This March you are invited to witness the story of a basketball coach with dark issues and a tragic backstory mentor a smart-mouthed team of children who discover their collective inner strength and reach victory! No, this isn’t Mighty Ducks (too many F-bombs) and it isn’t Coach Carter (not enough sass)—it’s the Ben Affleck-led sports drama The Way Back, a slow, sad, cliché-stuffed tale of a broken man who reckons coaching high school sports can lead to personal redemption.
For all its flaws, Affleck’s Jack Cunningham is consistently honest in his portrayal of alcoholism. The most resonant scenes have to do with the loved ones addressing his drinking; he lashes out, makes excuses and dismisses every serious discussion with believability as his ex-wife (Blindspotting’s Janina Gavankar) brings extra weight to her scenes with Affleck. Elsewhere, however, the team suffers from a lack of development despite well-cast young actors. They’re not given much to work with other than talking a little smack and receiving Jack’s tutelage. Worse, they’re all stereotypes, including the gifted leader, the ladies’ man and the misguided dude who just needs a second chance.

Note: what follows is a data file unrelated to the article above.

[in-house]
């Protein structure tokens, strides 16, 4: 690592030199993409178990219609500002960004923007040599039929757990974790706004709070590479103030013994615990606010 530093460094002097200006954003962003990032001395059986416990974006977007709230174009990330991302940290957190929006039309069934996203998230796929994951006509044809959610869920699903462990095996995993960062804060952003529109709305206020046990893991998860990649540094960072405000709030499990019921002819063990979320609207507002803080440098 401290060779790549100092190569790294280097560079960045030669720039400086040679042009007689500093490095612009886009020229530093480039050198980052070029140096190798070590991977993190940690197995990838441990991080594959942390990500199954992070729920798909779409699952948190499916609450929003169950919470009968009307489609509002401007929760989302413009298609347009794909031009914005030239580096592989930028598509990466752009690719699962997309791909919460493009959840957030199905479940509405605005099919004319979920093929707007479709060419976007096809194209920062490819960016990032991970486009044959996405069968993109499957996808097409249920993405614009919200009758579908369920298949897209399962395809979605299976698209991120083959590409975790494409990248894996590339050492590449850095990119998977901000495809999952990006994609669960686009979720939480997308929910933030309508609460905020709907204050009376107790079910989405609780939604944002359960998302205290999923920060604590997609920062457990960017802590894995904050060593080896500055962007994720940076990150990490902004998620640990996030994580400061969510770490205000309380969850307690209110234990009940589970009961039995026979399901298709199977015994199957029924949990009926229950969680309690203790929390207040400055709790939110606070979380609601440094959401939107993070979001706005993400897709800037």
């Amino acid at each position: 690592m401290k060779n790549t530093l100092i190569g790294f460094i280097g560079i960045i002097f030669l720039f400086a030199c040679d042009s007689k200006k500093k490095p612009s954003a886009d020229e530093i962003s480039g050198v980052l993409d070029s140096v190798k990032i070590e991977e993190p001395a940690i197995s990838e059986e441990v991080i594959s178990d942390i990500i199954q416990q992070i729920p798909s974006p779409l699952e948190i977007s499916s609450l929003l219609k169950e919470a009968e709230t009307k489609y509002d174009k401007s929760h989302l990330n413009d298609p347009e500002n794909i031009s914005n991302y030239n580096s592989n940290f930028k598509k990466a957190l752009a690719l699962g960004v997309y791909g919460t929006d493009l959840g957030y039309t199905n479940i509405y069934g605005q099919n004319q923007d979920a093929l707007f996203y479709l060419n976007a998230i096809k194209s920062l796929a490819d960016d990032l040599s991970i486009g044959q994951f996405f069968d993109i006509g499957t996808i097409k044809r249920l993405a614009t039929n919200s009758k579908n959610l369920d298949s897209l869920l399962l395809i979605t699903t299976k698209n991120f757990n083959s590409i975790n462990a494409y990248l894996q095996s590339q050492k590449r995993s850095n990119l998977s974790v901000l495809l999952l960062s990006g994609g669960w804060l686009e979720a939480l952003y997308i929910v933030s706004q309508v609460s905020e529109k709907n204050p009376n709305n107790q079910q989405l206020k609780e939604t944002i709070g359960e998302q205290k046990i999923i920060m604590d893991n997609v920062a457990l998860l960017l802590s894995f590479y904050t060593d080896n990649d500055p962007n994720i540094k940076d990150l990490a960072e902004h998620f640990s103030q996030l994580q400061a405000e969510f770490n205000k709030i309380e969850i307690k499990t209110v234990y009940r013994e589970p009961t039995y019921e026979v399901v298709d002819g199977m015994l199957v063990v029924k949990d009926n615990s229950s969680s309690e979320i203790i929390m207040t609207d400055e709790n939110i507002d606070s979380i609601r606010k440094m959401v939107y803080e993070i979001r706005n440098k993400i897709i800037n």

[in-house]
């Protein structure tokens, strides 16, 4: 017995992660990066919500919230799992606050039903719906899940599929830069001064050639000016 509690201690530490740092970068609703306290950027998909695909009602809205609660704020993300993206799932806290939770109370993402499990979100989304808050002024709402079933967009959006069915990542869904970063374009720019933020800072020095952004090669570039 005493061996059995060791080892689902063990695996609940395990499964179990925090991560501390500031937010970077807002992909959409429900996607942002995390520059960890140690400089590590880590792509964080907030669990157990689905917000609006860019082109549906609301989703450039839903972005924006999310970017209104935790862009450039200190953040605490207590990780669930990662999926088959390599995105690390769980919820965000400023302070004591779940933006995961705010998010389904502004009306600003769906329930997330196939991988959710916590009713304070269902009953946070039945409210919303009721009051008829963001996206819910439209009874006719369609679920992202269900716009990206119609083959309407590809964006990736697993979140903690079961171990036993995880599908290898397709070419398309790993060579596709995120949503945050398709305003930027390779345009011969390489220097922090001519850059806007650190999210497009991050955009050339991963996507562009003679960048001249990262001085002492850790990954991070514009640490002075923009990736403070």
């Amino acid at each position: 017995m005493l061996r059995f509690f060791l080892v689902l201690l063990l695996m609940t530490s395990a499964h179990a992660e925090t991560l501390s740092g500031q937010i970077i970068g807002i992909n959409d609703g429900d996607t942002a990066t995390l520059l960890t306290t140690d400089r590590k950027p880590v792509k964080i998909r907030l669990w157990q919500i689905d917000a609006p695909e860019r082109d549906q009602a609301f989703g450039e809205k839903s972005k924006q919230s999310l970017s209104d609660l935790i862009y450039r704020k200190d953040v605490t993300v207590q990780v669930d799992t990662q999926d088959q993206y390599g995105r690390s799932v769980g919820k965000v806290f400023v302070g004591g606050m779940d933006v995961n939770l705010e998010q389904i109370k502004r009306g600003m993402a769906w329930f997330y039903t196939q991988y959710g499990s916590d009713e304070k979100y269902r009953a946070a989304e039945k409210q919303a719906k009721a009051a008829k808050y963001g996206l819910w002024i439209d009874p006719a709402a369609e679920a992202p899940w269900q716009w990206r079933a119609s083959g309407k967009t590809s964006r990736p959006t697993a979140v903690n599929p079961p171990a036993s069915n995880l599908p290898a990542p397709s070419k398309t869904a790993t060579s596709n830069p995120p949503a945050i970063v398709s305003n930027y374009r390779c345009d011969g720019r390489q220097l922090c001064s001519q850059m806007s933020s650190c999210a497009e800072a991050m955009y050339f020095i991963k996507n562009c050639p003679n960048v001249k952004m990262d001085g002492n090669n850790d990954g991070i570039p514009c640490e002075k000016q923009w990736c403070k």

Director Gavin O’Connor, who previously helmed such rousing sports films as Miracle and the unusually powerful MMA tale Warrior, brings none of the energy from his past works to The Way Back. We do see flashes of greatness through his intimate work with Affleck, but O’Connor saves little else for the other players. An uncommon fourth act arrives, and that, too, drags on as if writer Brad Ingelsby had kneecapped the feature so he could smash generic sports-flick drama together with a feint jab at dark character study. Are we going to watch Affleck drink gin out of a coffee container, or is he going to give the troubled kid a ride home and life advice? Both! The whole film suffers.
The path to wellness for many is a long, hard road, and films with the courage to approach such issues deserve to be recognized—but at what cost? Sports dramas are certainly attractive and make us believe we’re feeling something, but in the case of The Way Back, that something is mostly cliché-fatigue.
+Affleck's dominance as a leading man; talented supporting cast.
-Confusing, generic plot; so slow
The Way Back
Directed by O'Connor
With Affleck, Gavankar, a bunch of teens we'll never remember
Violet Crown, Regal 14, R, 108 min.